Category Archives: photo equipment

Iphone SE camera compared to equivalent Megapixel camera

I almost have a digital camera every where I go, but it really necessary? Are phone cameras getting good enough to replace standard point and shoot cameras? My comparison includes a Canon GX9. This is an older camera but it was the Cadillac of point and shoot cameras when it was first released. 

The Gx9 sports a 7-44 zoom lens with a maximum aperture of 2.8. It’s capable of shooting raw files. Best of all, the megapixel count is identical to the Iphone SE. Both are 12 megapixels. The Iphone SE has the same camera as the Iphone  6s. I prefer the smaller Iphone SE because it fits in a pocket better.

Images taken with the iphone were shot at ISO 25 at f 2.2. The Gx9 was set at ISO 100 at f/4. Shutter speeds were selected by the cameras and varied slightly but were high shutter speeds.

I shot similar photos with each camera, As the reader I want you to guess which is which. All files were captured as JPG’s with no modification. Click on the images to enlarge them.

Of course there are limitations when using a phone camera. They will not function as well in lower light and you don’t have zoom capability on many phones. However point and shoot cameras are also limited in low light. The GX9 can probably outdo the Iphone SE because of its raw file capability which allows more leeway in post processing. Of course the newest Iphone 7 also has raw file capability.

Lets see if you guessed right:

images A,F,Q,and X are from the Iphone SE.

Converting a camera to infrared

Last year I had a Fuji s3 converted to infrared. is the site that I visited and decided to utilize their services. I paid $275 for the conversion. Turn around was reasonably quick. It took about 10 days. There are a number of filter options available for conversion, If I remember correctly I went with a standard filter. I probably wouldn’t recommend using the Fuji S3 for conversion because its limited in doing a color balance once converted. The Fuji S2 cannot be converted due to the way the sensor is designed. You cannot use the original raw files to get the color effects wanted, unless you convert them to DNG files. Then by using Adobe’s DNG profile editor you can establish a profile for the Fuji camera and utilize the profile in camera raw. Results are good but the DNG file is not as large as the original raw file so you will be limited on how large you could print an image. The DNG files are around 17 mb when opened in Photoshop, Below are some sample photos taken this year.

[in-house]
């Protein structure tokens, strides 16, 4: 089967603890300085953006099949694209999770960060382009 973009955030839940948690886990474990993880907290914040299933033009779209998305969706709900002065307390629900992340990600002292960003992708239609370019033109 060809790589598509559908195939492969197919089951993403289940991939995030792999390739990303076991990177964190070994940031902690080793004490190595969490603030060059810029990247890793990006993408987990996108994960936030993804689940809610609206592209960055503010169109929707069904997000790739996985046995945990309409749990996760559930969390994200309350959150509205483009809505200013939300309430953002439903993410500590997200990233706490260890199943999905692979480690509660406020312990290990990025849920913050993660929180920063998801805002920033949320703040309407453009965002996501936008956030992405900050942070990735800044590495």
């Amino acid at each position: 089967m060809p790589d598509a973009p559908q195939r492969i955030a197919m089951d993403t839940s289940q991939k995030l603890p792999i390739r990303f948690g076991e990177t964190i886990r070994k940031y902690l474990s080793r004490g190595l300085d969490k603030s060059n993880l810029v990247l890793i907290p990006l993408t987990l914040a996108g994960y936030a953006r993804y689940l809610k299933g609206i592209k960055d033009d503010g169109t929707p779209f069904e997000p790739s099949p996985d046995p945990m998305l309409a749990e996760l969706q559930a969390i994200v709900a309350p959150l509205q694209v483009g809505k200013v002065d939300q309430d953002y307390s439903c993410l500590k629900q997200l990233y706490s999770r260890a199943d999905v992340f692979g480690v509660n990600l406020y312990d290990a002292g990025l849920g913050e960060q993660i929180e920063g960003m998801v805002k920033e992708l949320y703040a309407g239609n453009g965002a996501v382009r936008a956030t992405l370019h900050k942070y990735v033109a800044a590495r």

Click on the photos to enlarge them.

In general my best results were on days with cumulus clouds and locations that included water. Water is cool and doesn’t reflect much infrared. Therefore it appears darker in the photos. Chlorophyll reflects a lot of infrared so trees and grass will appear light in black and white infrared photos and will appear in false colors when shooting images in color. Colors can be manipulated by adjusting hue and saturation. Infrared photos really need to include something which reflects infrared or the images will be very bland. You can include people in the photos but there colors will not be natural.

Comparing Lumix g7 100-300mm lens to Canon 100-400 lens

My Canon 100-400 mm has always been my go to lens for wildlife photography, Unfortunately it is big  and bulky and can really wear you out if you drag it around all day. I recently purchased a used 100-300 mm Panasonic Lumix lens for my g7 which is a mirrorless camera. The Canon 10–400 weighs 55,4 ounces and a Canon body, the 50d weighs 1.8 lbs. The lens and camera body together total out at 5.3 lbs. The lumix g7 weighs 12.7 ounces and the 100-300 lens weighs  1.14 lbs . The lens and camera body total out under two pounds. If you are traveling. and on foot a lot,  the convenience of a lighter camera- lens combination is a major consideration.